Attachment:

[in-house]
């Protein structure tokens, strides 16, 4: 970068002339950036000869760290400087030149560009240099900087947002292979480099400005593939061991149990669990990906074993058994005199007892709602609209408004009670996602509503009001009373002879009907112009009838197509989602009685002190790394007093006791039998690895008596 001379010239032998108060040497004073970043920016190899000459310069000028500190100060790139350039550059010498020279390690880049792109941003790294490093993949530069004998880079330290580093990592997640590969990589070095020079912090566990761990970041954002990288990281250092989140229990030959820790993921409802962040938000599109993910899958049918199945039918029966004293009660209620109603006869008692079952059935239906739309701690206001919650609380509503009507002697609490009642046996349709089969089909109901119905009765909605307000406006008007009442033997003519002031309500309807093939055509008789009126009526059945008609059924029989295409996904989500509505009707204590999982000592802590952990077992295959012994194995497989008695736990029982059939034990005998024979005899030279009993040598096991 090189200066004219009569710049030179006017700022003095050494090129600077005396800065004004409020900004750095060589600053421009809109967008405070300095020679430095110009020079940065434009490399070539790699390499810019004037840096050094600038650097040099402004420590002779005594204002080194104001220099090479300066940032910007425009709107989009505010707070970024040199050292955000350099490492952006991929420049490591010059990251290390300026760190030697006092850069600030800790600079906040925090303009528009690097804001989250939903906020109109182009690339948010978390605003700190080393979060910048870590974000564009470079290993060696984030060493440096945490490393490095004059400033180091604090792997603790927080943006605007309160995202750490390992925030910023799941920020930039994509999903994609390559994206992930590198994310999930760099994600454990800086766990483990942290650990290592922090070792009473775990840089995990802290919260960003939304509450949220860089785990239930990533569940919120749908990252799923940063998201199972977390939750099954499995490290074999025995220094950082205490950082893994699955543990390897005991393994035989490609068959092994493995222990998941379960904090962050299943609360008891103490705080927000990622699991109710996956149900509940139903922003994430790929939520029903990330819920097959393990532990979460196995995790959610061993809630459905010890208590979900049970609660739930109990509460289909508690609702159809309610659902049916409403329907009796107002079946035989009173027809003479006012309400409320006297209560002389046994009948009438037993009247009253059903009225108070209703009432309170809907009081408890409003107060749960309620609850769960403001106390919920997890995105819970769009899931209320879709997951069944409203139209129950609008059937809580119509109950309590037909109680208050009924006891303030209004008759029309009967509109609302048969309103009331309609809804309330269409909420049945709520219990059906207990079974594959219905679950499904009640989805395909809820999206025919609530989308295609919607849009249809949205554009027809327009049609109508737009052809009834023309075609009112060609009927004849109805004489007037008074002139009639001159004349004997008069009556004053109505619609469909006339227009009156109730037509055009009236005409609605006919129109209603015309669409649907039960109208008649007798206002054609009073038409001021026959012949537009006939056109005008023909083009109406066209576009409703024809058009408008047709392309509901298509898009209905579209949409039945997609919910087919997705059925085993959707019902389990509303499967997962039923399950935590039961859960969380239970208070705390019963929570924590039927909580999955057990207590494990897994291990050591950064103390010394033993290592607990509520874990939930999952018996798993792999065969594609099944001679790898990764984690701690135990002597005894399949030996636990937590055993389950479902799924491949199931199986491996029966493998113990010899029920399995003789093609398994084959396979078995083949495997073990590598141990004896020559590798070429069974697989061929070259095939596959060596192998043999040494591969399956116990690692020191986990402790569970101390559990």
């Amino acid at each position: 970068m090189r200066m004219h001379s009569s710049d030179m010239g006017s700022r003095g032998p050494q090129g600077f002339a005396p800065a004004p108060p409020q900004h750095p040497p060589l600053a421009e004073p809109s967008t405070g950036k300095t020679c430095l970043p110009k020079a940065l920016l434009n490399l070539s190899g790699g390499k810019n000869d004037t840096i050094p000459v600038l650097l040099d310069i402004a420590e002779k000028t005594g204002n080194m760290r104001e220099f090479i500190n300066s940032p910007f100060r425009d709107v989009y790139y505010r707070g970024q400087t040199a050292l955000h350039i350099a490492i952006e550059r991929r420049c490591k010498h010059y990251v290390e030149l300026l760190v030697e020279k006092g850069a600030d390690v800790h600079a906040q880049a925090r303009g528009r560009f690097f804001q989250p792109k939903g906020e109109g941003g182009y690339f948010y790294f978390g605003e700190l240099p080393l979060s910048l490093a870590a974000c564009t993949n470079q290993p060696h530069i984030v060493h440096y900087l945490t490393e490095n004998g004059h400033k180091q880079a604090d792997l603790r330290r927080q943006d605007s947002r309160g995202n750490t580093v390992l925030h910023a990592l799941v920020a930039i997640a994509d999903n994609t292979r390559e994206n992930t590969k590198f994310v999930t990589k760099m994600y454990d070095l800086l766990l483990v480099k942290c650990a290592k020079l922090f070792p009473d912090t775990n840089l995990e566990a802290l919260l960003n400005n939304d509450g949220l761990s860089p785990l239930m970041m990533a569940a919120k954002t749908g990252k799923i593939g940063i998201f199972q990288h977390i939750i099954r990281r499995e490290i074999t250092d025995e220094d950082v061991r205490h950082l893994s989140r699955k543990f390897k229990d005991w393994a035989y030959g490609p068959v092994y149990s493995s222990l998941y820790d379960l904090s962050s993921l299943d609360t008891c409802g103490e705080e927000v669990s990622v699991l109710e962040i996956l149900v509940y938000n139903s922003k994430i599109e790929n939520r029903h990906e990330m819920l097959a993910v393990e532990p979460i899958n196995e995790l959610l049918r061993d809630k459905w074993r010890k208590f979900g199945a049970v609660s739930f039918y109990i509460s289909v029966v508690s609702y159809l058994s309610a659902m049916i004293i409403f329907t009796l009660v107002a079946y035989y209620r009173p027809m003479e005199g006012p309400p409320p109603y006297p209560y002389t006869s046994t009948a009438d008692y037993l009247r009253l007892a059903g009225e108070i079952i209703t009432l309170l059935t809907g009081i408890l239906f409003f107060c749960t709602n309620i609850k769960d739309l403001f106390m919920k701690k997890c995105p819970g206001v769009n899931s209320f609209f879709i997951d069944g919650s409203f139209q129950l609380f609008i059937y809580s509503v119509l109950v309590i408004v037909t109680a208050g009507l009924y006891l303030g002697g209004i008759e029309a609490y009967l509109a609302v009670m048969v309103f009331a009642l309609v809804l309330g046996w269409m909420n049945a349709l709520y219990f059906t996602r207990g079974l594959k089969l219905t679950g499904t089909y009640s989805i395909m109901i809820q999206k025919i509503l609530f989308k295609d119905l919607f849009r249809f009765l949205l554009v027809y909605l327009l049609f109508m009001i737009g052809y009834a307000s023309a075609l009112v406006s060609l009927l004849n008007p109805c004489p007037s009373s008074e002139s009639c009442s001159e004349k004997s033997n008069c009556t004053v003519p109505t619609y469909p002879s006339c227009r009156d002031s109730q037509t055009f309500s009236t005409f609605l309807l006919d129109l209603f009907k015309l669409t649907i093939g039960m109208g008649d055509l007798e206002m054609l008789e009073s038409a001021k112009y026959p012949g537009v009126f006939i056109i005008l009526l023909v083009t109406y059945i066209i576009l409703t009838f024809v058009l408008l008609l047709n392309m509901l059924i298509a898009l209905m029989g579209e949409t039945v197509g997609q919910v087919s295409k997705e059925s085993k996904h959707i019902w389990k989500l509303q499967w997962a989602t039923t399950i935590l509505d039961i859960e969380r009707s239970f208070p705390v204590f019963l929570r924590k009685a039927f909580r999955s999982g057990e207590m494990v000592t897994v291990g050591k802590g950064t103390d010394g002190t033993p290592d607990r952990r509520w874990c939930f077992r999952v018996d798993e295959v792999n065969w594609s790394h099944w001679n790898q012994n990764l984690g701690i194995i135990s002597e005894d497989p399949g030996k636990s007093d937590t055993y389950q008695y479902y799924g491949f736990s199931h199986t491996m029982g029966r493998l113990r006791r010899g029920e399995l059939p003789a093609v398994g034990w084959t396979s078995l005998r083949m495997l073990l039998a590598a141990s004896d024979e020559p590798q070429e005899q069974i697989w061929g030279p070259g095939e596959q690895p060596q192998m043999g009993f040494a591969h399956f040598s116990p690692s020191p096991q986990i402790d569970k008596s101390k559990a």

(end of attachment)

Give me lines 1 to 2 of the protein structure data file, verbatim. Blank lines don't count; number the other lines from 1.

[in-house]
């Protein structure tokens, strides 16, 4: 970068002339950036000869760290400087030149560009240099900087947002292979480099400005593939061991149990669990990906074993058994005199007892709602609209408004009670996602509503009001009373002879009907112009009838197509989602009685002190790394007093006791039998690895008596 001379010239032998108060040497004073970043920016190899000459310069000028500190100060790139350039550059010498020279390690880049792109941003790294490093993949530069004998880079330290580093990592997640590969990589070095020079912090566990761990970041954002990288990281250092989140229990030959820790993921409802962040938000599109993910899958049918199945039918029966004293009660209620109603006869008692079952059935239906739309701690206001919650609380509503009507002697609490009642046996349709089969089909109901119905009765909605307000406006008007009442033997003519002031309500309807093939055509008789009126009526059945008609059924029989295409996904989500509505009707204590999982000592802590952990077992295959012994194995497989008695736990029982059939034990005998024979005899030279009993040598096991 090189200066004219009569710049030179006017700022003095050494090129600077005396800065004004409020900004750095060589600053421009809109967008405070300095020679430095110009020079940065434009490399070539790699390499810019004037840096050094600038650097040099402004420590002779005594204002080194104001220099090479300066940032910007425009709107989009505010707070970024040199050292955000350099490492952006991929420049490591010059990251290390300026760190030697006092850069600030800790600079906040925090303009528009690097804001989250939903906020109109182009690339948010978390605003700190080393979060910048870590974000564009470079290993060696984030060493440096945490490393490095004059400033180091604090792997603790927080943006605007309160995202750490390992925030910023799941920020930039994509999903994609390559994206992930590198994310999930760099994600454990800086766990483990942290650990290592922090070792009473775990840089995990802290919260960003939304509450949220860089785990239930990533569940919120749908990252799923940063998201199972977390939750099954499995490290074999025995220094950082205490950082893994699955543990390897005991393994035989490609068959092994493995222990998941379960904090962050299943609360008891103490705080927000990622699991109710996956149900509940139903922003994430790929939520029903990330819920097959393990532990979460196995995790959610061993809630459905010890208590979900049970609660739930109990509460289909508690609702159809309610659902049916409403329907009796107002079946035989009173027809003479006012309400409320006297209560002389046994009948009438037993009247009253059903009225108070209703009432309170809907009081408890409003107060749960309620609850769960403001106390919920997890995105819970769009899931209320879709997951069944409203139209129950609008059937809580119509109950309590037909109680208050009924006891303030209004008759029309009967509109609302048969309103009331309609809804309330269409909420049945709520219990059906207990079974594959219905679950499904009640989805395909809820999206025919609530989308295609919607849009249809949205554009027809327009049609109508737009052809009834023309075609009112060609009927004849109805004489007037008074002139009639001159004349004997008069009556004053109505619609469909006339227009009156109730037509055009009236005409609605006919129109209603015309669409649907039960109208008649007798206002054609009073038409001021026959012949537009006939056109005008023909083009109406066209576009409703024809058009408008047709392309509901298509898009209905579209949409039945997609919910087919997705059925085993959707019902389990509303499967997962039923399950935590039961859960969380239970208070705390019963929570924590039927909580999955057990207590494990897994291990050591950064103390010394033993290592607990509520874990939930999952018996798993792999065969594609099944001679790898990764984690701690135990002597005894399949030996636990937590055993389950479902799924491949199931199986491996029966493998113990010899029920399995003789093609398994084959396979078995083949495997073990590598141990004896020559590798070429069974697989061929070259095939596959060596192998043999040494591969399956116990690692020191986990402790569970101390559990």